Any editor may nominate an article for GA status (while only registered users may review), so IP nominators are permitted. Much content on Wikipedia is contributed by IP users. Communication between nominator and reviewer usually takes place on the review page, not via user talk, so a dynamically changing IP address should be fine (as they sign their comments on the review page, the nominator may want to clarify to the reviewer that they remain the same person). An IP nominator that has demonstrated a desire to build an encyclopedia and is responsive to the reviewer presents no problem to a successful GA review. If a nominator or other article editors are unresponsive and the article does not meet the criteria, then the nomination may be failed. Future article editors will benefit from good review comments on how to improve the article.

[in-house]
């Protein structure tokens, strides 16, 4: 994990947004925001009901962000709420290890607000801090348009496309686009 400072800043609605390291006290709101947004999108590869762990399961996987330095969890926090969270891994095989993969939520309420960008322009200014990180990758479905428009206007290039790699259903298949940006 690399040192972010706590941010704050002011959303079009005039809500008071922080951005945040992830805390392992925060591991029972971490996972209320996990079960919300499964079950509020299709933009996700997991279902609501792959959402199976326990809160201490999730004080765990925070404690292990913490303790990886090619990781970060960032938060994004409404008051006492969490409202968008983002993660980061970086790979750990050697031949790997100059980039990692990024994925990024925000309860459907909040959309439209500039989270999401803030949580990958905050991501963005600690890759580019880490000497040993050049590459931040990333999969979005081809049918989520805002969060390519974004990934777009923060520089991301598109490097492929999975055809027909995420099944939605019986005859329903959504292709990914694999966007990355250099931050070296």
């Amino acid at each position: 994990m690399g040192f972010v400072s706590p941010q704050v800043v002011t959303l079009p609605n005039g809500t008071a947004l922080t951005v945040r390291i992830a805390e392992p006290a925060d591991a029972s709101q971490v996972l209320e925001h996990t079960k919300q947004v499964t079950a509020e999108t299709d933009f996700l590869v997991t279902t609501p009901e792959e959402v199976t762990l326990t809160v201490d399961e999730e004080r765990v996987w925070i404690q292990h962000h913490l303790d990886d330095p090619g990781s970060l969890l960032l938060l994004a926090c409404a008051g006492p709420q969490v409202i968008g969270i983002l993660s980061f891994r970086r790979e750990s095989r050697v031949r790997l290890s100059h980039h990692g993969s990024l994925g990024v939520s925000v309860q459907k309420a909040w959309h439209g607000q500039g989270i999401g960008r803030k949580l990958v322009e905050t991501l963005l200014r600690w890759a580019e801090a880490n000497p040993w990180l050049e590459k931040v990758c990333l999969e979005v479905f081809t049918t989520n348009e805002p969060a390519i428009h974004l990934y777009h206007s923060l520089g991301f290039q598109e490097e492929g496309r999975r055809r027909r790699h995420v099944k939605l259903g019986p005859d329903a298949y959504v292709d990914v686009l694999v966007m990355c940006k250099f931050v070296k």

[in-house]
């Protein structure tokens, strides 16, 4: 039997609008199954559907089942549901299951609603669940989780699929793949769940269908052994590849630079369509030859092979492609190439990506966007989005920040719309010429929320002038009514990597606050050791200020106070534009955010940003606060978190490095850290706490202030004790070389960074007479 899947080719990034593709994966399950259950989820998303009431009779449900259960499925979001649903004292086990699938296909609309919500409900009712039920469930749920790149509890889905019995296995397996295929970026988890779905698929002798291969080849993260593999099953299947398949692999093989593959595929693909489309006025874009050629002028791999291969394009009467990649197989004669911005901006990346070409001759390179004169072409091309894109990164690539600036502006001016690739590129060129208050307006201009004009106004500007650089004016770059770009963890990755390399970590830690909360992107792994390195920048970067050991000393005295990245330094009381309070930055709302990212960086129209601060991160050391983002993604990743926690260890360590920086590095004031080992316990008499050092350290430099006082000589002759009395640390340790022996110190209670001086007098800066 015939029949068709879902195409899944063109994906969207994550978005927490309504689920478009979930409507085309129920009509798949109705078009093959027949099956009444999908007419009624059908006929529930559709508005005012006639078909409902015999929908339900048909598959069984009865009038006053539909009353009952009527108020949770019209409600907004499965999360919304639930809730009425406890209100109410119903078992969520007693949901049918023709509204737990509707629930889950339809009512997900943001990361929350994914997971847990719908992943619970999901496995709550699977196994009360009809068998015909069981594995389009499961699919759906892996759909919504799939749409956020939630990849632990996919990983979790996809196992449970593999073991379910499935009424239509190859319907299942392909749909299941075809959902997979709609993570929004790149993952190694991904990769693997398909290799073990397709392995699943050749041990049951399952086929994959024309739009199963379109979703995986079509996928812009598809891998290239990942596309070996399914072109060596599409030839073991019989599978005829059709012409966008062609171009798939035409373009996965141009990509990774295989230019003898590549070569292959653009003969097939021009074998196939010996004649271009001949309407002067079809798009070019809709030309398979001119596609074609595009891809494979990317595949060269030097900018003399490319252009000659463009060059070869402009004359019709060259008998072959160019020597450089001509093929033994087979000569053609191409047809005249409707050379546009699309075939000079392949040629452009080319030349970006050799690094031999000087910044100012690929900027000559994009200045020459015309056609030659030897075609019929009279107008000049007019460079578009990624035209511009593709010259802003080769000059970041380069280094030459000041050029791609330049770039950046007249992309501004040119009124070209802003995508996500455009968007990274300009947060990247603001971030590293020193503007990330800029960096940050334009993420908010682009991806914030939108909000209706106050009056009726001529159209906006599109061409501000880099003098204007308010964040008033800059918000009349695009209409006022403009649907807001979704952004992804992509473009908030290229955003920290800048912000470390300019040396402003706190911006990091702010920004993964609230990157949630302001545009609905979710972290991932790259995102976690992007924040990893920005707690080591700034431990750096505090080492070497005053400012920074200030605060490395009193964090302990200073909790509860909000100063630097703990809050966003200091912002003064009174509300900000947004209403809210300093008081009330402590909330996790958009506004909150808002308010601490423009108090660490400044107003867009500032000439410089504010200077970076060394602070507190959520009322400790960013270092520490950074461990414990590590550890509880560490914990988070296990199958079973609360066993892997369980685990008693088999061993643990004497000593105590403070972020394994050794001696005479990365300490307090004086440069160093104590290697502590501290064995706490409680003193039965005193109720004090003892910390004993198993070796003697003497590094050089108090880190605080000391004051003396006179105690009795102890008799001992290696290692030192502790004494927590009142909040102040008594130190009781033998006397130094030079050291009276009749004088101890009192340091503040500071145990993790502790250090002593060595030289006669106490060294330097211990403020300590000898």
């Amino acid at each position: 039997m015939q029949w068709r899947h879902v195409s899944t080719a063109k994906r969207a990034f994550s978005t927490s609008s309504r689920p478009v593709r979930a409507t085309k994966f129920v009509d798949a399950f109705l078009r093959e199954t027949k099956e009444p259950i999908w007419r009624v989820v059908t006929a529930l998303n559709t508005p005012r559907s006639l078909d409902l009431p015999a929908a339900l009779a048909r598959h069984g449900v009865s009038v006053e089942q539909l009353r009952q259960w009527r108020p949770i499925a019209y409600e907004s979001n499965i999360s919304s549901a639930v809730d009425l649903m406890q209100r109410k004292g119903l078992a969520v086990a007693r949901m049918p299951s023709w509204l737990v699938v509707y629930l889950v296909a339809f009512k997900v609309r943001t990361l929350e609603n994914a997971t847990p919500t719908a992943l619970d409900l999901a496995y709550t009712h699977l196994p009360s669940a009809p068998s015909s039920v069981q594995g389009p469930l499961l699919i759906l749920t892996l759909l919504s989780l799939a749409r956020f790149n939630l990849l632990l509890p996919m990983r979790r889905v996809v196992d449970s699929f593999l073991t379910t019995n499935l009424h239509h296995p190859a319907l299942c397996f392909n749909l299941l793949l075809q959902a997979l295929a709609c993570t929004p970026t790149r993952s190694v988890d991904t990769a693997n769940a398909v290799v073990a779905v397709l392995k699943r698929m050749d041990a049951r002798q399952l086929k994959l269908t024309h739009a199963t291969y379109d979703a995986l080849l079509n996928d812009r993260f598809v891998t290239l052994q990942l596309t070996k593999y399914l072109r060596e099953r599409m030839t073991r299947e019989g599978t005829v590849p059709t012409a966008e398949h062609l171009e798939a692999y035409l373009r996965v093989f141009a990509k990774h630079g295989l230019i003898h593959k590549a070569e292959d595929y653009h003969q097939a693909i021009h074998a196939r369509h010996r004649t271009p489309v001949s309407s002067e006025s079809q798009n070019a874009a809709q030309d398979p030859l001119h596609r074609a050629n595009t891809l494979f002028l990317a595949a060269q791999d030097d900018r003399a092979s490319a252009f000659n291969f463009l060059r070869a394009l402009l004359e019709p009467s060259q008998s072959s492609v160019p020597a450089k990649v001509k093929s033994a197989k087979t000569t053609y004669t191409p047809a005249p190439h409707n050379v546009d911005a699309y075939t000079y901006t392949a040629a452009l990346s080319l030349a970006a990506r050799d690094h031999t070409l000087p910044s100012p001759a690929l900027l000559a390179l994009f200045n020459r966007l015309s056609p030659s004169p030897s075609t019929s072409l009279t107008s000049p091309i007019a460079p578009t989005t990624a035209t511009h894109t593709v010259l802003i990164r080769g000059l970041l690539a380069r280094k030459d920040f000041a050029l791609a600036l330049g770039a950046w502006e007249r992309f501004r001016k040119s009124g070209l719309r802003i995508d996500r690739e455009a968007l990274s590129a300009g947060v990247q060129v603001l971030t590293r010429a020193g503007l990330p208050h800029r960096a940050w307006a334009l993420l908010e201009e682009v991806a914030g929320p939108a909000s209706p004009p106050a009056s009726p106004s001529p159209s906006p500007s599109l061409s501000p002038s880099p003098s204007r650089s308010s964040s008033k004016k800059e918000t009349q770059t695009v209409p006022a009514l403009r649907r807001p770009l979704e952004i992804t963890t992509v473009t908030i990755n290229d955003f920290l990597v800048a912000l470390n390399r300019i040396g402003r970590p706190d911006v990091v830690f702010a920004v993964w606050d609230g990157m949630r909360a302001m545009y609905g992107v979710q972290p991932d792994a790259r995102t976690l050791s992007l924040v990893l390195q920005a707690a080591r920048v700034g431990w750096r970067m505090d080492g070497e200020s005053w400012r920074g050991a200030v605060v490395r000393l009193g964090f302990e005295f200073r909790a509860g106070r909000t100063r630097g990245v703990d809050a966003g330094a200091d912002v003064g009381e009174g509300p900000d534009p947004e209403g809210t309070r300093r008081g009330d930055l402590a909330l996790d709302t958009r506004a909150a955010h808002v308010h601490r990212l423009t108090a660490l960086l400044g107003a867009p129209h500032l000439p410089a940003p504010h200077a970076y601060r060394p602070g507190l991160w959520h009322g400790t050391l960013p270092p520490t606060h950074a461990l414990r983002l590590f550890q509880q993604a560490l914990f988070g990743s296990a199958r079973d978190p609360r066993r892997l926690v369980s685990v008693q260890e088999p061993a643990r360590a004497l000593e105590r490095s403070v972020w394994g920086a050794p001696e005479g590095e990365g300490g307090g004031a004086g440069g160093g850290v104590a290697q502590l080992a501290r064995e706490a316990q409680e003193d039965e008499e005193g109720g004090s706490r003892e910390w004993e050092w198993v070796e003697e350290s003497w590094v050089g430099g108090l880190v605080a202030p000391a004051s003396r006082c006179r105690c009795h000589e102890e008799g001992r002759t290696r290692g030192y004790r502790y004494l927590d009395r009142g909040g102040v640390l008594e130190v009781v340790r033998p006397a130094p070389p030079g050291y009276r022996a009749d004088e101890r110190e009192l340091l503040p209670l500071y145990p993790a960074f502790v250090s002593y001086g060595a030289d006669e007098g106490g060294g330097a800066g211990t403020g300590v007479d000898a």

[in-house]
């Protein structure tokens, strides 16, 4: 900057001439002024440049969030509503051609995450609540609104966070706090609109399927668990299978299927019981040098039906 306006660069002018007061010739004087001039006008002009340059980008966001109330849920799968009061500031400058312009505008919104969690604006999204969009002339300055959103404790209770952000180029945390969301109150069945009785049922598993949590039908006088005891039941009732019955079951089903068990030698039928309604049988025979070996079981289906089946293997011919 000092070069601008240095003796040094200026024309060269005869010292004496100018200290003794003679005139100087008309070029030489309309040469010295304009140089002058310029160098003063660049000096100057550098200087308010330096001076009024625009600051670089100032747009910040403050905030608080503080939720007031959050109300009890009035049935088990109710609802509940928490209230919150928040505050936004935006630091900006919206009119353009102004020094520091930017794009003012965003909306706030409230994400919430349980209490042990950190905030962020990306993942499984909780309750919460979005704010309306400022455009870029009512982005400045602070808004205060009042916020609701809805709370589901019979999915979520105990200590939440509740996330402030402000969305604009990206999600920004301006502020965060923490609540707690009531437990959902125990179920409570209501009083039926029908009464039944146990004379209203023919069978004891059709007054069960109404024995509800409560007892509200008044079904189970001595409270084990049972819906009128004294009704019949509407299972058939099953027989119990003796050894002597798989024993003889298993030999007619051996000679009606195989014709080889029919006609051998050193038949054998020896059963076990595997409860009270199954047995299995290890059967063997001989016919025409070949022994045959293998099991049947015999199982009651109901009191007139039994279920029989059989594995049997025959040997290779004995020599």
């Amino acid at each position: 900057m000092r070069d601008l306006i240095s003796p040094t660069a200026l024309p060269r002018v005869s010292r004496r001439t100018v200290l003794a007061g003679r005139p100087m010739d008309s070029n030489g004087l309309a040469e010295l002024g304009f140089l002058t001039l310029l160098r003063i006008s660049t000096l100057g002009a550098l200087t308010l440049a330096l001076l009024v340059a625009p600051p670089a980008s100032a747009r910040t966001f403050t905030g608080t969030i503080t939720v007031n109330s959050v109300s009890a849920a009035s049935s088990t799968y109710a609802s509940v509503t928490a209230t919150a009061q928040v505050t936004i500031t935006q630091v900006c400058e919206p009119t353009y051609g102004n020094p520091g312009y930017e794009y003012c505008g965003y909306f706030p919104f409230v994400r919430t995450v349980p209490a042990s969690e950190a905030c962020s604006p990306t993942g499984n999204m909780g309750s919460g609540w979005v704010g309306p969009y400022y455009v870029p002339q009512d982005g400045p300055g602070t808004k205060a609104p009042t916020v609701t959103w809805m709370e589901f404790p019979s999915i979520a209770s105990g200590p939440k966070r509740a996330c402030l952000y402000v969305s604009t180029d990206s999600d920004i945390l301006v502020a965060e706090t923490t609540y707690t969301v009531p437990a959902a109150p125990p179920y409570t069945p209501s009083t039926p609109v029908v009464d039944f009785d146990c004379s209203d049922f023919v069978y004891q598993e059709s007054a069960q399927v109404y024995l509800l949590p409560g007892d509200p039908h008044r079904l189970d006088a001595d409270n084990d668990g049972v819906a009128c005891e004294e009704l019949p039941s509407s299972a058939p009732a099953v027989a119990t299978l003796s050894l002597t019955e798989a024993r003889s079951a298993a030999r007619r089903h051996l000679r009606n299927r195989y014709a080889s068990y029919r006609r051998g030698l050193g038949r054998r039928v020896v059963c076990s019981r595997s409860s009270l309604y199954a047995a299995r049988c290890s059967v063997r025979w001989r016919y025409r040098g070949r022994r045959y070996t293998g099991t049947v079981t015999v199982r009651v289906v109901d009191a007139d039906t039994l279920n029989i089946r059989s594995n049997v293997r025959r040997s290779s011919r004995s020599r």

Does an article have to be on hold for exactly seven days?
No. Whether to place the nomination on hold at all, and the length of any such hold, is for the reviewer to decide. Depending on the responsiveness of the nominator, a hold may not be necessary. If the reviewer decides that it is, they may choose longer or shorter periods of hold time. The reviewer may even modify the {{GA nominee}} template on the article talk page to include a "time" parameter, for example "time=fourteen days", and the {{GANotice}} template used to convey messages to the GA nominator to include a "days" parameter, for example "days=fourteen". Keep in mind that protracted reviews show up as exceptions on the GA nominations report page.